“. . . At the end of the two-year [MFA in creative writing] program, I read aloud from my thesis novel. People complimented me afterward, but no one laughed, not even a titter. It was an odd feeling. I tried to reassure myself; who needs laughs when you might one day be the author of “an unflinching and elegiac novel that echoes the work of (insert name of very important writer)”?

After graduation I shopped my thesis around. I sent it to agents with a more literary bent because I now considered myself a literary writer. I received a slew of rejections. One kind agent leveled with me and said my prose was competent but lacked personality. I wanted to write her back and say, “Wait. I thought that was a good thing?”

I was stymied for a long time, trying to figure out who I was as a writer. Eventually I did a rewrite, employing my breezy pre-M.F.A. style. I queried again, expecting rejection letters echoing my classmates and professors, saying, “Too precious” or “Seems glib.” Instead I got five offers of representation.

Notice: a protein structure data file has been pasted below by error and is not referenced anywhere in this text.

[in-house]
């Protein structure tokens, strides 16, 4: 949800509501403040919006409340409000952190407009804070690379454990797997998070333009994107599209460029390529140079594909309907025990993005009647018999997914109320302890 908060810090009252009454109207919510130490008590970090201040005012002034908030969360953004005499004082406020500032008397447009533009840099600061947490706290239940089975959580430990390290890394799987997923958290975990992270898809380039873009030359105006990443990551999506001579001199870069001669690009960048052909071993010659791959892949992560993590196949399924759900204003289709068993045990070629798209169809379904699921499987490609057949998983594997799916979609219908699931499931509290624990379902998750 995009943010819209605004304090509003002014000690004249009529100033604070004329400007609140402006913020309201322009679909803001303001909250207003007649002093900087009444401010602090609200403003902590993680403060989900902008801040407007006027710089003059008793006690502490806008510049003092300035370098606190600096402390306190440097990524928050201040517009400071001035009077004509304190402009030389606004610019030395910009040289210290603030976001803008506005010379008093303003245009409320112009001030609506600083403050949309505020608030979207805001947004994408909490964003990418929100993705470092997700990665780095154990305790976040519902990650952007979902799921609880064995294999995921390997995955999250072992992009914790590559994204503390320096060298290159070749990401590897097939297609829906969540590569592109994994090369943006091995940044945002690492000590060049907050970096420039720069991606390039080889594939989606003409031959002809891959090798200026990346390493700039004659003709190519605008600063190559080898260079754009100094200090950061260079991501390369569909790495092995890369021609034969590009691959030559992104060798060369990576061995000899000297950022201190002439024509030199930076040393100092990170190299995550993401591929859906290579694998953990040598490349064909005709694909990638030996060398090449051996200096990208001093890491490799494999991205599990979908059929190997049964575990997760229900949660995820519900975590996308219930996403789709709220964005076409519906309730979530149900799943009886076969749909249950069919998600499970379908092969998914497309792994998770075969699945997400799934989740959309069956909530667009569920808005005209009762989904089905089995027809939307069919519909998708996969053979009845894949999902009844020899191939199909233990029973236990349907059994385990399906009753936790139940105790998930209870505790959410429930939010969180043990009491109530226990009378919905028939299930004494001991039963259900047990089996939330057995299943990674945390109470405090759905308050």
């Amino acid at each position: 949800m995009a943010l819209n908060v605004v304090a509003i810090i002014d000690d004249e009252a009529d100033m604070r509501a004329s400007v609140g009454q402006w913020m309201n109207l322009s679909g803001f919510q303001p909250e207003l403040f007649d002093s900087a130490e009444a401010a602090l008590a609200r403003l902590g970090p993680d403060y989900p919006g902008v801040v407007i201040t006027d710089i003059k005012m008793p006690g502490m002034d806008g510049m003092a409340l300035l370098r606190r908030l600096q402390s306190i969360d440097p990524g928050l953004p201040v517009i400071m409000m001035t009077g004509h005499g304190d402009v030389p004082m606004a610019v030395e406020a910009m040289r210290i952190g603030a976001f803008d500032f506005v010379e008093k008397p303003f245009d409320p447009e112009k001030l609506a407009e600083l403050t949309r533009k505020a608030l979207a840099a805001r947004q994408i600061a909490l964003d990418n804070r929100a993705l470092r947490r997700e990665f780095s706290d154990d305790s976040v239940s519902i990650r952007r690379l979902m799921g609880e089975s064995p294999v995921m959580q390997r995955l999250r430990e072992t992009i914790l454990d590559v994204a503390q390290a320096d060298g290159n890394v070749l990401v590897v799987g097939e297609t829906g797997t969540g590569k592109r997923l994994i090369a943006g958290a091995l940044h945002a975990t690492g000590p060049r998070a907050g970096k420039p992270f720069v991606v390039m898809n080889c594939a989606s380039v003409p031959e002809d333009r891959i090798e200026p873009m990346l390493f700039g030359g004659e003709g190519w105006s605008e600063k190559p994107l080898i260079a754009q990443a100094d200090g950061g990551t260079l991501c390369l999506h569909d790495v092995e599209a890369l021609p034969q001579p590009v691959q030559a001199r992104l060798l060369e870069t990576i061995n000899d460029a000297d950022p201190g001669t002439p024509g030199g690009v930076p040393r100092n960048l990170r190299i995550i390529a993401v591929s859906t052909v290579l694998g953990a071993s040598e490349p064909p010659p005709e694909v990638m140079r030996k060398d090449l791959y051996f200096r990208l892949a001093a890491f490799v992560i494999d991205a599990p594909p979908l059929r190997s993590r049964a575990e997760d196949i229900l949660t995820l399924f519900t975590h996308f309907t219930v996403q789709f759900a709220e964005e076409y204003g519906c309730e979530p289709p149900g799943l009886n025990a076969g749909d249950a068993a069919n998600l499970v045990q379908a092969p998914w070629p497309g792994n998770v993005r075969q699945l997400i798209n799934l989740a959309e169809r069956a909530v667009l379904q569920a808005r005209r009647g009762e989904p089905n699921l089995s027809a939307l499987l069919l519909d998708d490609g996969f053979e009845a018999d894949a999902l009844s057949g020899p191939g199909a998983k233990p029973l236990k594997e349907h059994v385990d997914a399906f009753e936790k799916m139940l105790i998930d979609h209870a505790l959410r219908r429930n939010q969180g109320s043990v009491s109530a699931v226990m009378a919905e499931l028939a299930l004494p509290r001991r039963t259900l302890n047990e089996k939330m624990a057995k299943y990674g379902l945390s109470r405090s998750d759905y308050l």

Two years later, I continue to write fast-paced, funny novels, and if my professors were to read my work now they’d probably say, “That chick-lit girl learned nothing.”

In fact, I gained something invaluable: Each writer enters into the craft with a specific strength. For me it was humor. For another it might be storytelling or the creation of beautiful sentences. As beginners we tend to rely too heavily on our strengths, and sometimes we have to minimize them in order to focus on our weaknesses. Along the way, different styles beckon. Eventually, though, we must embrace the gifts that enticed us into being writers in the first place. As one of the Southern characters in my novels might say, “It’s best to dance with the one who brung you.” “

From A Master’s in Chick Lit by Karin Gillespie – The New York Times April 26, 2014